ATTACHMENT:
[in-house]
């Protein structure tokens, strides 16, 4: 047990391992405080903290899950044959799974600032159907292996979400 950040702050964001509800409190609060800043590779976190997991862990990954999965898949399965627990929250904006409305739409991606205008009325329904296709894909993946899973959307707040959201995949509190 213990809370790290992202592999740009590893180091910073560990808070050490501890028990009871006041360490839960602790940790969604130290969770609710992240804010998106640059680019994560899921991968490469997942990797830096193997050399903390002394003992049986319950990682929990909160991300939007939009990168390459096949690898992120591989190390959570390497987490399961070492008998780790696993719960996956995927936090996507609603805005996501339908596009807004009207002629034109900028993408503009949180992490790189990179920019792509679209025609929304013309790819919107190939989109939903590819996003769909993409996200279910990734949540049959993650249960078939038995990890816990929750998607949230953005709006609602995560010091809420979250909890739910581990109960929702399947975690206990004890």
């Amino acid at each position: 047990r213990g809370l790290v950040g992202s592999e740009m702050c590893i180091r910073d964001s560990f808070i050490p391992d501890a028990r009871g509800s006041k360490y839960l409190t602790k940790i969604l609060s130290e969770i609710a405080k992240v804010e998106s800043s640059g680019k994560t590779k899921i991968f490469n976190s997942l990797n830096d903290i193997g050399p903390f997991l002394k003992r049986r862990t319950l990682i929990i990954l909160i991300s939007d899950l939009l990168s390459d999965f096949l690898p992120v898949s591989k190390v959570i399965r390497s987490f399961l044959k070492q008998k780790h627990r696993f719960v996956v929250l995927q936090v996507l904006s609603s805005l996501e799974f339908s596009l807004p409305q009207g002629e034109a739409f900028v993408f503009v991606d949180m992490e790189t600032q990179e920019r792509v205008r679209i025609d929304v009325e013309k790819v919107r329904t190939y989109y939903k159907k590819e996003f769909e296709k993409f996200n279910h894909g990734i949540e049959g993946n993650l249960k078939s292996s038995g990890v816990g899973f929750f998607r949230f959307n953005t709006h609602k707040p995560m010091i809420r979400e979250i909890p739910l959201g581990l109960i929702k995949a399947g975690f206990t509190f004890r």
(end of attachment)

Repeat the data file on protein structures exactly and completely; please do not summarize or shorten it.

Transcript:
[in-house]
């Protein structure tokens, strides 16, 4: 047990391992405080903290899950044959799974600032159907292996979400 950040702050964001509800409190609060800043590779976190997991862990990954999965898949399965627990929250904006409305739409991606205008009325329904296709894909993946899973959307707040959201995949509190 213990809370790290992202592999740009590893180091910073560990808070050490501890028990009871006041360490839960602790940790969604130290969770609710992240804010998106640059680019994560899921991968490469997942990797830096193997050399903390002394003992049986319950990682929990909160991300939007939009990168390459096949690898992120591989190390959570390497987490399961070492008998780790696993719960996956995927936090996507609603805005996501339908596009807004009207002629034109900028993408503009949180992490790189990179920019792509679209025609929304013309790819919107190939989109939903590819996003769909993409996200279910990734949540049959993650249960078939038995990890816990929750998607949230953005709006609602995560010091809420979250909890739910581990109960929702399947975690206990004890």
């Amino acid at each position: 047990r213990g809370l790290v950040g992202s592999e740009m702050c590893i180091r910073d964001s560990f808070i050490p391992d501890a028990r009871g509800s006041k360490y839960l409190t602790k940790i969604l609060s130290e969770i609710a405080k992240v804010e998106s800043s640059g680019k994560t590779k899921i991968f490469n976190s997942l990797n830096d903290i193997g050399p903390f997991l002394k003992r049986r862990t319950l990682i929990i990954l909160i991300s939007d899950l939009l990168s390459d999965f096949l690898p992120v898949s591989k190390v959570i399965r390497s987490f399961l044959k070492q008998k780790h627990r696993f719960v996956v929250l995927q936090v996507l904006s609603s805005l996501e799974f339908s596009l807004p409305q009207g002629e034109a739409f900028v993408f503009v991606d949180m992490e790189t600032q990179e920019r792509v205008r679209i025609d929304v009325e013309k790819v919107r329904t190939y989109y939903k159907k590819e996003f769909e296709k993409f996200n279910h894909g990734i949540e049959g993946n993650l249960k078939s292996s038995g990890v816990g899973f929750f998607r949230f959307n953005t709006h609602k707040p995560m010091i809420r979400e979250i909890p739910l959201g581990l109960i929702k995949a399947g975690f206990t509190f004890r």